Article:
Malaysia says Herald not allowed to use ‘Allah’ in its publications

January 4th, 2008 - 4:47 pm ICT by admin  

Putrajaya, Jan 4 (ANI): Malaysias Cabinet has decided that weekly publication, The Herald, is not allowed to use the word “Allah” in its publications.
The restrictions on the use of the word “Allah” was still enforceable and shall be upheld as decided by the Cabinet in two of its meetings - on October 18 and November 1, 2006, Minister in the Prime Minister’s Department Abdullah Mohd Zin said.
Abdullah said that the Prime Minister had instructed him to clarify the matter so that the public would not be confused.
“One of the reasons given to uphold the restriction is because that it has long been the practice of this country that the world Allah refers to God according to the Muslim faith,” he said.
It was only proper for other religions to use the word “God” and not “Allah” when referring to their God in respective beliefs, Abdullah said.
The use of the word “Allah” shall not be made a public debate that may give the impression as if there is no freedom of religion in the country, he added.
“The use of the word ‘Allah’ by non-Muslims may arouse sensitivity and create confusion among Muslims in the country,” he said.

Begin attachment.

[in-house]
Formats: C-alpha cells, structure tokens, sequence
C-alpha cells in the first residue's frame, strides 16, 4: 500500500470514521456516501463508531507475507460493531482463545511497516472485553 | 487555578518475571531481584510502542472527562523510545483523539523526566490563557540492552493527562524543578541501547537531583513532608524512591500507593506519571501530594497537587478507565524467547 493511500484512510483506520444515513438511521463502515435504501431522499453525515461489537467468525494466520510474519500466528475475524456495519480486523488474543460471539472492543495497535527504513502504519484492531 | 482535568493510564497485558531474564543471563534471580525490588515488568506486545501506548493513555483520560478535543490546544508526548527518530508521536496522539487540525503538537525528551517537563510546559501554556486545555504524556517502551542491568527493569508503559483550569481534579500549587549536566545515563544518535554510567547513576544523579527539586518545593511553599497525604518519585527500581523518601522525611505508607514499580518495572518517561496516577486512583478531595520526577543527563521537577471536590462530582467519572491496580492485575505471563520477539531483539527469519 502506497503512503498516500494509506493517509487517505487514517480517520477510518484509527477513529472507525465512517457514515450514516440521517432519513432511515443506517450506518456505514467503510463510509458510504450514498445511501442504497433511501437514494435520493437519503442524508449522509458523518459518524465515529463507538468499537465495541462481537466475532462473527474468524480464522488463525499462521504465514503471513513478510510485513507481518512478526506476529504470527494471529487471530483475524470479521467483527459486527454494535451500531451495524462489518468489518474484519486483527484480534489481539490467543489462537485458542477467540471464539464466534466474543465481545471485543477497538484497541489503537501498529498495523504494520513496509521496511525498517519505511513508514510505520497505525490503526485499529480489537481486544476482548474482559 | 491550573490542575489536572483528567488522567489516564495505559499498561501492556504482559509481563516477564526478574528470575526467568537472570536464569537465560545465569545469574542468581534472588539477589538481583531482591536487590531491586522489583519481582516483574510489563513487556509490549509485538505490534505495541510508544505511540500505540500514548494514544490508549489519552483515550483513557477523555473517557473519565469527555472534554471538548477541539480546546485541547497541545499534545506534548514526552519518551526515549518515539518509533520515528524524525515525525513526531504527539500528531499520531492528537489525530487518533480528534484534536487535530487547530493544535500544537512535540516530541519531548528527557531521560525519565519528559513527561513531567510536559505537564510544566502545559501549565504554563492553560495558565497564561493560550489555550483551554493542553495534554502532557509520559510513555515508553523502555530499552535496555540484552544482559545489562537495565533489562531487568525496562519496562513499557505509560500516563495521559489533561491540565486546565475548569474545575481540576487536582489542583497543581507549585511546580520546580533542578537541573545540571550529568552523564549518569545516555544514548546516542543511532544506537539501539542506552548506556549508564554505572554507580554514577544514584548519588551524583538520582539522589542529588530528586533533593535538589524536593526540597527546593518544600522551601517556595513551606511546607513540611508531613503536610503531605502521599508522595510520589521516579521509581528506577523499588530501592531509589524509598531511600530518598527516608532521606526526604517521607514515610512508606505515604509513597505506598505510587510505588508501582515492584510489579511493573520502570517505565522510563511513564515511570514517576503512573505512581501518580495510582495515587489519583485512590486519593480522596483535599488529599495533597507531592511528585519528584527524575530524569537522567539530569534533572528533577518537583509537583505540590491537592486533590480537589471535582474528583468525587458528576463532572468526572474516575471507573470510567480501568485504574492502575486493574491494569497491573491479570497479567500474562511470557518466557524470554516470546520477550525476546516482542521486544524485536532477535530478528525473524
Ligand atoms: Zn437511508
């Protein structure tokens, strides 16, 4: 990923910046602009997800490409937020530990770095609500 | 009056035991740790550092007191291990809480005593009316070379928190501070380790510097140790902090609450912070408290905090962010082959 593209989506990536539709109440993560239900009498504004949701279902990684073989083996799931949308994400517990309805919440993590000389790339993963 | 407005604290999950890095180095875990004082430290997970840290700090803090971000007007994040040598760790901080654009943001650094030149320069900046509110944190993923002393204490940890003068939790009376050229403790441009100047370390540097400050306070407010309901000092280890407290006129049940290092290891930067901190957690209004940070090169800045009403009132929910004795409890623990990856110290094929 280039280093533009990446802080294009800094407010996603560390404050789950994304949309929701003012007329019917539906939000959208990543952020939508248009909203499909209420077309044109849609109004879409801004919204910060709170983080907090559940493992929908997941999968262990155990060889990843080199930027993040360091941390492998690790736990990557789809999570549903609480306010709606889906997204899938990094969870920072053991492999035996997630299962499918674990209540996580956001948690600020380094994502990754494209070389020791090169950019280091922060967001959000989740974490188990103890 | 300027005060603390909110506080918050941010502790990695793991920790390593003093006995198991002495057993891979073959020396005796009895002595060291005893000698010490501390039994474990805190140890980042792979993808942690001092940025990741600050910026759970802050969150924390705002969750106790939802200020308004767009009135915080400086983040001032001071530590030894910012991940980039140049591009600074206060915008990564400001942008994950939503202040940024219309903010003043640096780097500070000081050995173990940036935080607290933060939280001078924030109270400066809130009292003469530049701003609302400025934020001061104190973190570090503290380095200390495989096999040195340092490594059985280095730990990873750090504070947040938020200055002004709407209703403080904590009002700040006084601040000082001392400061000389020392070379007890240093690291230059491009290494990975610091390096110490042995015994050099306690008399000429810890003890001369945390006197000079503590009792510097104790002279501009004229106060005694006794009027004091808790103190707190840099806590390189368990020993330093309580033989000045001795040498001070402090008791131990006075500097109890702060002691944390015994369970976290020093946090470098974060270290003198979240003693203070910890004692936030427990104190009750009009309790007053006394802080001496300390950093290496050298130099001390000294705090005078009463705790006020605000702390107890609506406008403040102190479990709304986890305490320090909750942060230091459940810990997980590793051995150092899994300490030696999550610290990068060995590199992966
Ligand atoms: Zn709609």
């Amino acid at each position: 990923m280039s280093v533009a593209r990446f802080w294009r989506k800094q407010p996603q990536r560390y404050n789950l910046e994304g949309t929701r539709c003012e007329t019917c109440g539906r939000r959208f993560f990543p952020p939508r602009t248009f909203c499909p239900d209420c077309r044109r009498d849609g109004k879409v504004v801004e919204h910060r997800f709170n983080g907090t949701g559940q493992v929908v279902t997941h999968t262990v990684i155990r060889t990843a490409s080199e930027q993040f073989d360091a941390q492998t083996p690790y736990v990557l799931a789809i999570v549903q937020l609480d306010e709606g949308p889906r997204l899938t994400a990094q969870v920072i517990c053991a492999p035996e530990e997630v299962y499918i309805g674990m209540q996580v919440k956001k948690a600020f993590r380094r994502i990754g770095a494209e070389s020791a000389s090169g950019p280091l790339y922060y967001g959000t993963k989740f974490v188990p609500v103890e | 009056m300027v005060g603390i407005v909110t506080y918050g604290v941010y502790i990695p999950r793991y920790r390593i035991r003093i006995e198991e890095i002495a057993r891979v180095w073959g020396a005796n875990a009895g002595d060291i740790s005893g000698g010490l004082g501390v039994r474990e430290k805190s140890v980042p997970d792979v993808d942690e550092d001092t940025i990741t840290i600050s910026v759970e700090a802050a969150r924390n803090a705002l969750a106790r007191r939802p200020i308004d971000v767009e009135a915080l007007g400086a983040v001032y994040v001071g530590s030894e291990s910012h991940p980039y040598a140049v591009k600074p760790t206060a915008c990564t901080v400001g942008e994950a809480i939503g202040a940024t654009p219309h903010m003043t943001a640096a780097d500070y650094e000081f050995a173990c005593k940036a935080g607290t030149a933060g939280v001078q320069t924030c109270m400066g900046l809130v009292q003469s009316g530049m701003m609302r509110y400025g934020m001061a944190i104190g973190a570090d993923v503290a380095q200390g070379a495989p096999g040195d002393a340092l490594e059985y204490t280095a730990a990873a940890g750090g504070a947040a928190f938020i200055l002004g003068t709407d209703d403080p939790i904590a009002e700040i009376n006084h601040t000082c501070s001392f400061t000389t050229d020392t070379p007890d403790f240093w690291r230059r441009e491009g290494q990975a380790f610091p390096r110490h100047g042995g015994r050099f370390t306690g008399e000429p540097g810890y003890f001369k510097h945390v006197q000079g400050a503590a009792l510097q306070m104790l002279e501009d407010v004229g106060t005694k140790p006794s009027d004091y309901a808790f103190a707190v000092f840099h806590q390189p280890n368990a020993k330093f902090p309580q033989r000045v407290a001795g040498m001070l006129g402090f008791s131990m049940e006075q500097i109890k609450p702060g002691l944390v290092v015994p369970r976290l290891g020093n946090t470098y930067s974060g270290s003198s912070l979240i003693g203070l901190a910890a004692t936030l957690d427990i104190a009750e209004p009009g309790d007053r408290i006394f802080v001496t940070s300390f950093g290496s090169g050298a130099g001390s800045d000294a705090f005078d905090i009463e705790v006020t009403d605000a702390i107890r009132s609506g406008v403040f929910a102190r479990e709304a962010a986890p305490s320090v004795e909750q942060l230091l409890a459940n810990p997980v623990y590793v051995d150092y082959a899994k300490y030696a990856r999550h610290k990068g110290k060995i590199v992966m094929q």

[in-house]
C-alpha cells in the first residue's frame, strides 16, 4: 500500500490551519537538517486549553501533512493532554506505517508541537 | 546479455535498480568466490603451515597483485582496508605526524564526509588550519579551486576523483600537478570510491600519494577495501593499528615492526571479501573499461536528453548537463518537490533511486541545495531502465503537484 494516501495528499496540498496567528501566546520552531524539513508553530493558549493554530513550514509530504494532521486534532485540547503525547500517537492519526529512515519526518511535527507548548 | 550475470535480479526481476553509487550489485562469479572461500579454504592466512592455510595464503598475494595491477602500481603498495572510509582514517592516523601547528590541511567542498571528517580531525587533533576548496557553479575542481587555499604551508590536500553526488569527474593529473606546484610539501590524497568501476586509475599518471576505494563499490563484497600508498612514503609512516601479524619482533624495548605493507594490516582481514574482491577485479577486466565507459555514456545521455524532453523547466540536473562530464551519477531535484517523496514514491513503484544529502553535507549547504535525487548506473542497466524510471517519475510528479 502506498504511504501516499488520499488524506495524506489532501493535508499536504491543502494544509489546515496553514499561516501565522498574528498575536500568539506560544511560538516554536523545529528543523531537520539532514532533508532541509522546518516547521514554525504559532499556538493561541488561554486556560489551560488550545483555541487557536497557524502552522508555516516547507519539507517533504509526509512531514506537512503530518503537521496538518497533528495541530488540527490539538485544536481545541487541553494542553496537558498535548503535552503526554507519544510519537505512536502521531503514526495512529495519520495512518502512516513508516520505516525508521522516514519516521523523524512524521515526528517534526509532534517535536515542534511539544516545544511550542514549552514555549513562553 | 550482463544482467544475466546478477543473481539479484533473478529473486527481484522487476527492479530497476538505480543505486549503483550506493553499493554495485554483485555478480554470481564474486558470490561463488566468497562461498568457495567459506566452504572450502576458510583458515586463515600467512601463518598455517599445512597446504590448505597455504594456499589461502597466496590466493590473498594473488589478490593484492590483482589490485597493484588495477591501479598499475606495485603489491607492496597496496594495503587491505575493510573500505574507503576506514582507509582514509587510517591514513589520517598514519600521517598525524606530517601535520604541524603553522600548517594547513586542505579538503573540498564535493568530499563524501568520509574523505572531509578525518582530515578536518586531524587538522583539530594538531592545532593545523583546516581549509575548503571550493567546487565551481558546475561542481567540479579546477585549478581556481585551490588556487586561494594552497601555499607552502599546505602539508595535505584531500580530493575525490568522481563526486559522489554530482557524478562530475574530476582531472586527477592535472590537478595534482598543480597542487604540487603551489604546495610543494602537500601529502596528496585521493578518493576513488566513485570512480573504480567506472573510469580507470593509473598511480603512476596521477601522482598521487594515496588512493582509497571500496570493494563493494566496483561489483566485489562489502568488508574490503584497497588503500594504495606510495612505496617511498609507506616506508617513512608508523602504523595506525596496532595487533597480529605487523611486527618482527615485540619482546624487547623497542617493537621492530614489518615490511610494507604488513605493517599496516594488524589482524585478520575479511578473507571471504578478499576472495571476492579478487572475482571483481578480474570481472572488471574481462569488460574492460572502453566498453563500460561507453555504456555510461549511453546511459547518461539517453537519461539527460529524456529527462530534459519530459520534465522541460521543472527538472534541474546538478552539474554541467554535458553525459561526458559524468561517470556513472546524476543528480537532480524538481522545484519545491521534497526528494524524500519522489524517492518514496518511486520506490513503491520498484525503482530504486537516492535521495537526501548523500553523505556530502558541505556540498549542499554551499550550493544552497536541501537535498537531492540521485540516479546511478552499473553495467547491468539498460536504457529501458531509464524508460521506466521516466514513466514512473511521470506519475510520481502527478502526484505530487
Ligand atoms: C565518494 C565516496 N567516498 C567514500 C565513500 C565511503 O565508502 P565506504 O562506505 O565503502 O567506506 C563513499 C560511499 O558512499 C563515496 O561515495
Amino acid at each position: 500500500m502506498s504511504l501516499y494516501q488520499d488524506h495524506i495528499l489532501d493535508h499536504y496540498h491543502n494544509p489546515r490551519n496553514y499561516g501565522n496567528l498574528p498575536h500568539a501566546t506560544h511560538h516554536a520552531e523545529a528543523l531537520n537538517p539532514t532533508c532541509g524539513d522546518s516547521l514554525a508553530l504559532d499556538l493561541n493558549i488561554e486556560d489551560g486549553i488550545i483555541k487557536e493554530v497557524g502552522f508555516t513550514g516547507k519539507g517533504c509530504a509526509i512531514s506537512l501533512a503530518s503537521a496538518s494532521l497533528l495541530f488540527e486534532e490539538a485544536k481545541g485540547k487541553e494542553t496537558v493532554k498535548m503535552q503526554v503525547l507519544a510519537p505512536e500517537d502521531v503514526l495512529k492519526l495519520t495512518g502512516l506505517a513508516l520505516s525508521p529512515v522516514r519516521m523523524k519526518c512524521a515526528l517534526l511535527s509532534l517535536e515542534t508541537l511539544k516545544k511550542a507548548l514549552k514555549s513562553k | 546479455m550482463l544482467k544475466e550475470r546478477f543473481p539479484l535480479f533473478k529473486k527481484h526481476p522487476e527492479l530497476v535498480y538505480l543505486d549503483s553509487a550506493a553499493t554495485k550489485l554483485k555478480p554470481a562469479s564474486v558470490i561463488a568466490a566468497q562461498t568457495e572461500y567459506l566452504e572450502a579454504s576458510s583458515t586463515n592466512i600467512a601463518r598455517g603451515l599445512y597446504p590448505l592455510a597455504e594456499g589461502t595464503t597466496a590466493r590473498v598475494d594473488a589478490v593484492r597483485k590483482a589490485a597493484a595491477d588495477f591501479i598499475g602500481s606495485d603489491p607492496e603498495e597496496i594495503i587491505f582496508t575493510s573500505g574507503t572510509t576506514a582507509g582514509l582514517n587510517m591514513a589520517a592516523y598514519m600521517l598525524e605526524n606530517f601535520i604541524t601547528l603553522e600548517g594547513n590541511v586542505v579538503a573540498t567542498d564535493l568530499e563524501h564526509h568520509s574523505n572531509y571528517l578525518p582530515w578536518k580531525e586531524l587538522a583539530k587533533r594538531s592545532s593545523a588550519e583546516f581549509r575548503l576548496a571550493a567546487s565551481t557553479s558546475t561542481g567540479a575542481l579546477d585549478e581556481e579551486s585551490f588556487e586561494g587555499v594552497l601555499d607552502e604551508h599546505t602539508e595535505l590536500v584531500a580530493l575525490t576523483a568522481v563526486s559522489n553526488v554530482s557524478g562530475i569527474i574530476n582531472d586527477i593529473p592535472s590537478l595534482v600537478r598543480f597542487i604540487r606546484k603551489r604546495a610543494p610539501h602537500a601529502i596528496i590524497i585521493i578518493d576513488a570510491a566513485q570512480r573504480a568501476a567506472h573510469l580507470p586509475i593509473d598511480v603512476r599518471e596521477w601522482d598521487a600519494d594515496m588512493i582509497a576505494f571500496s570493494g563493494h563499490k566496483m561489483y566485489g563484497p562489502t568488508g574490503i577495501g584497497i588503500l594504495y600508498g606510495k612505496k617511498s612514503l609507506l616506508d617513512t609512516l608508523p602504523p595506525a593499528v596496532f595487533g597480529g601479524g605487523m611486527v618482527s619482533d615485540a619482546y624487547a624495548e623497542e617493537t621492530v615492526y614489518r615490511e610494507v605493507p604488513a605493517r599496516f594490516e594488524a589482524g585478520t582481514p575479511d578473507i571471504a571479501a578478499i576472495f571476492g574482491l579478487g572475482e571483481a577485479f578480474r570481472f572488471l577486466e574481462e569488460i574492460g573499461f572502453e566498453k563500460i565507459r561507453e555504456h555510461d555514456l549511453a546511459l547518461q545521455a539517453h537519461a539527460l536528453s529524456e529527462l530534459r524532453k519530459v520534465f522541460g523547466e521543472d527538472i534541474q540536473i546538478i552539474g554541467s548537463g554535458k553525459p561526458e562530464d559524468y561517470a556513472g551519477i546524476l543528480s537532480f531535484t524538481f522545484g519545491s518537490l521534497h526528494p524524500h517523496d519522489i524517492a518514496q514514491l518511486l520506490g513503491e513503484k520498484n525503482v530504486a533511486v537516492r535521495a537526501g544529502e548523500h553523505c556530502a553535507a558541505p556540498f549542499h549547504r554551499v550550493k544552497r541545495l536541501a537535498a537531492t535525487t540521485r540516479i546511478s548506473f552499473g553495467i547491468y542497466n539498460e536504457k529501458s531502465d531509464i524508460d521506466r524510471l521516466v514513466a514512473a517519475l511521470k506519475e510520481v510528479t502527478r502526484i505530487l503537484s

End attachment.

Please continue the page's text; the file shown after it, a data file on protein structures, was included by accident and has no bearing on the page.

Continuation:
On December 31, the publication’s editor Father Lawrence Andrew said the weekly was allowed to continue printing its Bahasa Malaysia section with no restriction on the use of the word “Allah” for God.
He said a representative from the Internal Security Ministry delivered a letter dated December 28 with the permit to print the newspaper and that according to him, the letter did not place any restrictions whatsoever.
The newspaper carries reports in English, Bahasa Malaysia, Tamil and Chinese, about the Catholic community. It has a circulation of 12,000.
The ministry had earlier issued directives to the publisher to cease the use of the word “Allah” in the weekly, failing which its permit would either be suspended or revoked. (ANI)

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